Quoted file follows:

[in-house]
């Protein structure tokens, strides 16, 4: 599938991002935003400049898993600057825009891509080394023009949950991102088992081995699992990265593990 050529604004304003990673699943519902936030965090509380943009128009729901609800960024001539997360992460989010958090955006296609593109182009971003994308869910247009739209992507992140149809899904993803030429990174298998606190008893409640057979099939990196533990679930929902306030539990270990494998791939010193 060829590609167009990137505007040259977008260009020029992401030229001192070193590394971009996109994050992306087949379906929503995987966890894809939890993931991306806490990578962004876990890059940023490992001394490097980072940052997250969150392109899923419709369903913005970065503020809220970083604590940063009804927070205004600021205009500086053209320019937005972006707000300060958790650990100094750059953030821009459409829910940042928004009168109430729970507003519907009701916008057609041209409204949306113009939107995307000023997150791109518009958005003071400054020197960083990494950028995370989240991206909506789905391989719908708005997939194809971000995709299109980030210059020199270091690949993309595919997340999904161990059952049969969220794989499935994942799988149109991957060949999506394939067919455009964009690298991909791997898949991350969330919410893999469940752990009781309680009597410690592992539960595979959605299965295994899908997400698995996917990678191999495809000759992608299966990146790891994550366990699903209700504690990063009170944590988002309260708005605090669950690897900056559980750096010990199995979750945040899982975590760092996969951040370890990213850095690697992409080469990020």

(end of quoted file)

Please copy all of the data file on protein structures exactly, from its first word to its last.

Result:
[in-house]
């Protein structure tokens, strides 16, 4: 599938991002935003400049898993600057825009891509080394023009949950991102088992081995699992990265593990 050529604004304003990673699943519902936030965090509380943009128009729901609800960024001539997360992460989010958090955006296609593109182009971003994308869910247009739209992507992140149809899904993803030429990174298998606190008893409640057979099939990196533990679930929902306030539990270990494998791939010193 060829590609167009990137505007040259977008260009020029992401030229001192070193590394971009996109994050992306087949379906929503995987966890894809939890993931991306806490990578962004876990890059940023490992001394490097980072940052997250969150392109899923419709369903913005970065503020809220970083604590940063009804927070205004600021205009500086053209320019937005972006707000300060958790650990100094750059953030821009459409829910940042928004009168109430729970507003519907009701916008057609041209409204949306113009939107995307000023997150791109518009958005003071400054020197960083990494950028995370989240991206909506789905391989719908708005997939194809971000995709299109980030210059020199270091690949993309595919997340999904161990059952049969969220794989499935994942799988149109991957060949999506394939067919455009964009690298991909791997898949991350969330919410893999469940752990009781309680009597410690592992539960595979959605299965295994899908997400698995996917990678191999495809000759992608299966990146790891994550366990699903209700504690990063009170944590988002309260708005605090669950690897900056559980750096010990199995979750945040899982975590760092996969951040370890990213850095690697992409080469990020």